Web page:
A member of the cod family, Haddock is a popular fish cooked fresh or traditionally smoked. The meat is firm and white, high in protein and low in fat.
Fishermen report large stocks of Haddock in both the Celtic sea and western channel, but the small amount of quota held by Cornish boats quickly runs out and then restricts fishing massively in Cornish mixed fisheries where it is hard to control what species get caught in a trawl. Always avoid eating undersized fish (below 30 cm) and during their main breeding season in March and April. ICES scientists report reduced stocks of Haddock but levels are still above MSY, however fishing effort is above sustainable levels.
Updated July 2019
Gill nets are lightweight nets made of nylon (monofilament) fishing line that are anchored to the seabed and are used to catch fish by entangling the gills.Learn more
Demersal trawls are large nets that are pulled through the water with the bottom edge of the net touching the seabed. At each edge the net is pulled open by metal ‘trawl doors’. Sometimes referred to as Otter trawling.Learn more
Beam trawls are nets with a steel beam that holds the net open. The belly of the net is made of chains and the upper surface of the net is mesh. Beam trawlers pull two nets along the seabed simultaneously.Learn more
Cornwall Good Seafood Guide rates fish on sustainability using a scale of 1 to 5.
1, 2 and 3 are recommended, Fish to avoid are rated 5.
We use the system devised by the Marine Conservation Society (MCS) so our scores are comparable with the scores produced by MCS for the UK and fisheries from all around the world. For more information on scoring click here.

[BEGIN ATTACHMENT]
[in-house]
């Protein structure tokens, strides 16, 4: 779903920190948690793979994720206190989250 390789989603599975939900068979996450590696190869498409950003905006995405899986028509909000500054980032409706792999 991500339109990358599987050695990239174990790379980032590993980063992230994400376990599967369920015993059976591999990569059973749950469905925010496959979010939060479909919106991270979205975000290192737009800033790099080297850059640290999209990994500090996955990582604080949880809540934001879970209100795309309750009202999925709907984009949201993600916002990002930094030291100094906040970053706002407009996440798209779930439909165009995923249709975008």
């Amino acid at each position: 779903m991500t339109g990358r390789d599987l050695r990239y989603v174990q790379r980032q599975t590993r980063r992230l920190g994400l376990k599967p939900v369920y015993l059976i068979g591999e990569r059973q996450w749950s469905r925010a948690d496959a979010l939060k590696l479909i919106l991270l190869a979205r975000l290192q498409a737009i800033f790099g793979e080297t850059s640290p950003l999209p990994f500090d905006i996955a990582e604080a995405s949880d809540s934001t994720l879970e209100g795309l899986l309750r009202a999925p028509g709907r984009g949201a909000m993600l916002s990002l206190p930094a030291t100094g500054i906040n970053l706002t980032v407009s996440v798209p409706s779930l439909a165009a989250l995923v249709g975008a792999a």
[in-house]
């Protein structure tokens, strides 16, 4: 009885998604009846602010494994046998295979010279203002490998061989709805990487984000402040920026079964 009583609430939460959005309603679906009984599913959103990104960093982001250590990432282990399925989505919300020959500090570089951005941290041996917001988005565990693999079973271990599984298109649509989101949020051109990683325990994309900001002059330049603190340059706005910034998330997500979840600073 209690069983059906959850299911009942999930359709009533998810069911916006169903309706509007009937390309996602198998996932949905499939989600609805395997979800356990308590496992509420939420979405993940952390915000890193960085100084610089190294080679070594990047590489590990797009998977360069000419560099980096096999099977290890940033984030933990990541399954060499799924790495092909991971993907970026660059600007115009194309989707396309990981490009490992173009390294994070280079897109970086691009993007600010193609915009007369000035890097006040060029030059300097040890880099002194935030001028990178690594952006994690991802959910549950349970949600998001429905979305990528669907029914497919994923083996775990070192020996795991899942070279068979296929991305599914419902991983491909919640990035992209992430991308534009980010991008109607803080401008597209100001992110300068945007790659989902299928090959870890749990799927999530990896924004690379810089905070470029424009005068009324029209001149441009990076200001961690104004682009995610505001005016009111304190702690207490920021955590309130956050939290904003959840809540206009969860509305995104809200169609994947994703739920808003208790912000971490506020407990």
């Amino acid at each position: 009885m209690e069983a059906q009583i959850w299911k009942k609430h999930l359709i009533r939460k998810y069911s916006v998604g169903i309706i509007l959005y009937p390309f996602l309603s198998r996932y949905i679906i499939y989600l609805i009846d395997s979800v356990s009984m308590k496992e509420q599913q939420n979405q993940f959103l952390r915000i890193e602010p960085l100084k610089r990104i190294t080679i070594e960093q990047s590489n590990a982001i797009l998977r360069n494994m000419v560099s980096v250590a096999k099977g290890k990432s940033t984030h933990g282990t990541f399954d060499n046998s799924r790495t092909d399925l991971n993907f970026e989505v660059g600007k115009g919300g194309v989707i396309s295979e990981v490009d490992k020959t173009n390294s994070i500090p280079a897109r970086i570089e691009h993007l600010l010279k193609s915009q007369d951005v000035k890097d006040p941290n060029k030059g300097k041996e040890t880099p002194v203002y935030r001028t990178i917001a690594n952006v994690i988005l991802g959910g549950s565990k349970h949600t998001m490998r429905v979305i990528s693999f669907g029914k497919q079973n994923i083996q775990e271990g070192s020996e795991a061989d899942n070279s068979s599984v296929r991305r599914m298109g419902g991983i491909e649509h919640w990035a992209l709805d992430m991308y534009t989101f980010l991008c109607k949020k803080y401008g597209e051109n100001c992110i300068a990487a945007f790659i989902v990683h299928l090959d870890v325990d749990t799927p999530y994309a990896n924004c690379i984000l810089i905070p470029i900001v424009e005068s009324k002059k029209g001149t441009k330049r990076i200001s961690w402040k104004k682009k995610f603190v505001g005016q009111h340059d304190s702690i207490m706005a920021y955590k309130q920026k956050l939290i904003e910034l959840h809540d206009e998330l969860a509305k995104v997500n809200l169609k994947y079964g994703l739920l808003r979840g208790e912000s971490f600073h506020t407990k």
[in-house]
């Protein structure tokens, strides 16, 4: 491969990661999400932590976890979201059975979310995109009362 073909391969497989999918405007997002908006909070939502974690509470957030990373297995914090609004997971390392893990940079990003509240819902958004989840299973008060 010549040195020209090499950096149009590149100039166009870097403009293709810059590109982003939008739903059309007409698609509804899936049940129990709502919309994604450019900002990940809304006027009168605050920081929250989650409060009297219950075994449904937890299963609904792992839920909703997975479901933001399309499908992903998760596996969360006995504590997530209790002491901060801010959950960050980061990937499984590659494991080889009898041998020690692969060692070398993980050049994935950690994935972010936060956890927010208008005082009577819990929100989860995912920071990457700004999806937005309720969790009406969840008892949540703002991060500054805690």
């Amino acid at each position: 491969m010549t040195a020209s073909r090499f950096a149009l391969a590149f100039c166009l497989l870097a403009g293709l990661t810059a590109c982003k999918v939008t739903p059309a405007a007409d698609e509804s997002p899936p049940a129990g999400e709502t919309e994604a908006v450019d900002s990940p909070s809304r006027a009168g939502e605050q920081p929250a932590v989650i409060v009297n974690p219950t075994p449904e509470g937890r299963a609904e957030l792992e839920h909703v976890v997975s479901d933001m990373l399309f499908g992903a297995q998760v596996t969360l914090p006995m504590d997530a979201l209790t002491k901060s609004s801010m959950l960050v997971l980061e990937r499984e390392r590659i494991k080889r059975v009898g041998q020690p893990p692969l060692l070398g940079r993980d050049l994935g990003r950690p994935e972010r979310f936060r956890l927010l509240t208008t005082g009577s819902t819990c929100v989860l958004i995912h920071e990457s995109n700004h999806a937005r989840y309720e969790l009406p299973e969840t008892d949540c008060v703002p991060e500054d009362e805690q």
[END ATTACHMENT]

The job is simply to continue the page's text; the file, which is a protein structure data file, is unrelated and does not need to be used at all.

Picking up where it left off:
The stock is currently above sustianable levels (MSY) but fluctuates and has declined in past 2 yearrs. Currently there are still a lot of young fish due to a good year for survival of juvenile fish in 2011 but in the past year the spawning stock biomass has decreased, (although it is still above MSY levels) High levels of discarding of juvenile and unwanted haddock make it hard to estimate effect of fishing on stock sizes. Seafish ecological risk assessment score is 3/5 meaning that there is significant risk for this species. According to ICES fishing effort is currently above recommended levels and has been since 2007, but it is below precautionary advice so the situation could be worse.
This fishery is managed through the EU Common fisheries policy which sets a quota for this species each year. Despite this stocks don’t seem to be re building sufficiently for quotas to be increased despite current good recruitment years. There is no management plan for this species. EU and CIFCA min landing size 30cm.
This simple dish is delicous and easy to prepair. And is best using fresh cornish squid!